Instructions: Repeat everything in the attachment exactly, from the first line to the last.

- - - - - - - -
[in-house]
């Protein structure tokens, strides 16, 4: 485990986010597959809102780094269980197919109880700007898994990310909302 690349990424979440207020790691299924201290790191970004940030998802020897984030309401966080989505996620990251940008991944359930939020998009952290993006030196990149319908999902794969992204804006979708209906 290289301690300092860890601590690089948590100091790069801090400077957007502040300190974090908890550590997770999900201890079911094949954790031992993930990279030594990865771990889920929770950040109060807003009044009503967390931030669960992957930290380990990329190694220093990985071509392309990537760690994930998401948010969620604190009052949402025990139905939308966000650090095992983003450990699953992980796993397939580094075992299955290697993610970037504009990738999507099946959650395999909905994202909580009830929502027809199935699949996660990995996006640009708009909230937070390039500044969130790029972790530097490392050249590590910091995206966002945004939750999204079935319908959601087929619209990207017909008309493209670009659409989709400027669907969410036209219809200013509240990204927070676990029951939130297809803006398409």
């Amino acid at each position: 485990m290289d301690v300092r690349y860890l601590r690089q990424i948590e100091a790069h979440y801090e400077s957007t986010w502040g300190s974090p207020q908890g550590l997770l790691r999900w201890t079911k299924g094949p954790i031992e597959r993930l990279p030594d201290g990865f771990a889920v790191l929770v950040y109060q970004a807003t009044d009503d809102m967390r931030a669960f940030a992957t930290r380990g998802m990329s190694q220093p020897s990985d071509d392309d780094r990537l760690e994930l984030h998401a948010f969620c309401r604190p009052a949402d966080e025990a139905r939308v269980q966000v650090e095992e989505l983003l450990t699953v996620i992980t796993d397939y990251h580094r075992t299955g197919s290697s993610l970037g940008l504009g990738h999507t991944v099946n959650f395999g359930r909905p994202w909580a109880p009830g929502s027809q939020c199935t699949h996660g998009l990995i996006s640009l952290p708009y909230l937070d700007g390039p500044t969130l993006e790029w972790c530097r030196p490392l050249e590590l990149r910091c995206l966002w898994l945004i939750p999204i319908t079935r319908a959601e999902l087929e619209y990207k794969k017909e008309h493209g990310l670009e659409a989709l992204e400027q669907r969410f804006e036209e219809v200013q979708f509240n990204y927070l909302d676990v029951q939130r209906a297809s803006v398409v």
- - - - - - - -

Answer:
[in-house]
């Protein structure tokens, strides 16, 4: 485990986010597959809102780094269980197919109880700007898994990310909302 690349990424979440207020790691299924201290790191970004940030998802020897984030309401966080989505996620990251940008991944359930939020998009952290993006030196990149319908999902794969992204804006979708209906 290289301690300092860890601590690089948590100091790069801090400077957007502040300190974090908890550590997770999900201890079911094949954790031992993930990279030594990865771990889920929770950040109060807003009044009503967390931030669960992957930290380990990329190694220093990985071509392309990537760690994930998401948010969620604190009052949402025990139905939308966000650090095992983003450990699953992980796993397939580094075992299955290697993610970037504009990738999507099946959650395999909905994202909580009830929502027809199935699949996660990995996006640009708009909230937070390039500044969130790029972790530097490392050249590590910091995206966002945004939750999204079935319908959601087929619209990207017909008309493209670009659409989709400027669907969410036209219809200013509240990204927070676990029951939130297809803006398409």
């Amino acid at each position: 485990m290289d301690v300092r690349y860890l601590r690089q990424i948590e100091a790069h979440y801090e400077s957007t986010w502040g300190s974090p207020q908890g550590l997770l790691r999900w201890t079911k299924g094949p954790i031992e597959r993930l990279p030594d201290g990865f771990a889920v790191l929770v950040y109060q970004a807003t009044d009503d809102m967390r931030a669960f940030a992957t930290r380990g998802m990329s190694q220093p020897s990985d071509d392309d780094r990537l760690e994930l984030h998401a948010f969620c309401r604190p009052a949402d966080e025990a139905r939308v269980q966000v650090e095992e989505l983003l450990t699953v996620i992980t796993d397939y990251h580094r075992t299955g197919s290697s993610l970037g940008l504009g990738h999507t991944v099946n959650f395999g359930r909905p994202w909580a109880p009830g929502s027809q939020c199935t699949h996660g998009l990995i996006s640009l952290p708009y909230l937070d700007g390039p500044t969130l993006e790029w972790c530097r030196p490392l050249e590590l990149r910091c995206l966002w898994l945004i939750p999204i319908t079935r319908a959601e999902l087929e619209y990207k794969k017909e008309h493209g990310l670009e659409a989709l992204e400027q669907r969410f804006e036209e219809v200013q979708f509240n990204y927070l909302d676990v029951q939130r209906a297809s803006v398409v």